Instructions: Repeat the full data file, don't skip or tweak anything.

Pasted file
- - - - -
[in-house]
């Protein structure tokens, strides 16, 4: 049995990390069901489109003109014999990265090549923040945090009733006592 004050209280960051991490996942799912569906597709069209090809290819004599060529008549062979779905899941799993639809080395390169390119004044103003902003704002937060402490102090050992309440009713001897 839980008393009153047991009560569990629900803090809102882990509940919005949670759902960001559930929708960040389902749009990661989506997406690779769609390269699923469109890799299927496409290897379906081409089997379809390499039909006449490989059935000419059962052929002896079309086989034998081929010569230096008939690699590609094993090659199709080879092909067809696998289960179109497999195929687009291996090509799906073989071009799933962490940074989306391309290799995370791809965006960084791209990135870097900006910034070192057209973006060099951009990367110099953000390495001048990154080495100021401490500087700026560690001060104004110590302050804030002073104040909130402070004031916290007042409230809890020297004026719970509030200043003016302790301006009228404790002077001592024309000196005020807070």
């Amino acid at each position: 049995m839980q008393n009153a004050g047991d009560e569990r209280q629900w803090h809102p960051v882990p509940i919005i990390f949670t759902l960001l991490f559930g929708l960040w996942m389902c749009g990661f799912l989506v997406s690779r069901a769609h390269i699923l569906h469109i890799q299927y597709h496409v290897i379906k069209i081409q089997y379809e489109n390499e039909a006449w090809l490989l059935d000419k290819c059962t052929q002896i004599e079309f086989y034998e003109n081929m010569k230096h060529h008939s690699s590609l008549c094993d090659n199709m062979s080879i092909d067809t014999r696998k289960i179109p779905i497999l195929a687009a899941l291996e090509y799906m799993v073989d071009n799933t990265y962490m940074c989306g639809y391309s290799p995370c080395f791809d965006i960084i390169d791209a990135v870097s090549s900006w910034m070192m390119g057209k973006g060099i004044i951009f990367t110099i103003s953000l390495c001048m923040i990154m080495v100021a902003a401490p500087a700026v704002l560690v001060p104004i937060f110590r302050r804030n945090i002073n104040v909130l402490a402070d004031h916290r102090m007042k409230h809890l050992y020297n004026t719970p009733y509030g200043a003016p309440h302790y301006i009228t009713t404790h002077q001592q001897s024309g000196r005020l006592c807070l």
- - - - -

[in-house]
């Protein structure tokens, strides 16, 4: 049995990390069901489109003109014999990265090549923040945090009733006592 004050209280960051991490996942799912569906597709069209090809290819004599060529008549062979779905899941799993639809080395390169390119004044103003902003704002937060402490102090050992309440009713001897 839980008393009153047991009560569990629900803090809102882990509940919005949670759902960001559930929708960040389902749009990661989506997406690779769609390269699923469109890799299927496409290897379906081409089997379809390499039909006449490989059935000419059962052929002896079309086989034998081929010569230096008939690699590609094993090659199709080879092909067809696998289960179109497999195929687009291996090509799906073989071009799933962490940074989306391309290799995370791809965006960084791209990135870097900006910034070192057209973006060099951009990367110099953000390495001048990154080495100021401490500087700026560690001060104004110590302050804030002073104040909130402070004031916290007042409230809890020297004026719970509030200043003016302790301006009228404790002077001592024309000196005020807070």
């Amino acid at each position: 049995m839980q008393n009153a004050g047991d009560e569990r209280q629900w803090h809102p960051v882990p509940i919005i990390f949670t759902l960001l991490f559930g929708l960040w996942m389902c749009g990661f799912l989506v997406s690779r069901a769609h390269i699923l569906h469109i890799q299927y597709h496409v290897i379906k069209i081409q089997y379809e489109n390499e039909a006449w090809l490989l059935d000419k290819c059962t052929q002896i004599e079309f086989y034998e003109n081929m010569k230096h060529h008939s690699s590609l008549c094993d090659n199709m062979s080879i092909d067809t014999r696998k289960i179109p779905i497999l195929a687009a899941l291996e090509y799906m799993v073989d071009n799933t990265y962490m940074c989306g639809y391309s290799p995370c080395f791809d965006i960084i390169d791209a990135v870097s090549s900006w910034m070192m390119g057209k973006g060099i004044i951009f990367t110099i103003s953000l390495c001048m923040i990154m080495v100021a902003a401490p500087a700026v704002l560690v001060p104004i937060f110590r302050r804030n945090i002073n104040v909130l402490a402070d004031h916290r102090m007042k409230h809890l050992y020297n004026t719970p009733y509030g200043a003016p309440h302790y301006i009228t009713t404790h002077q001592q001897s024309g000196r005020l006592c807070l």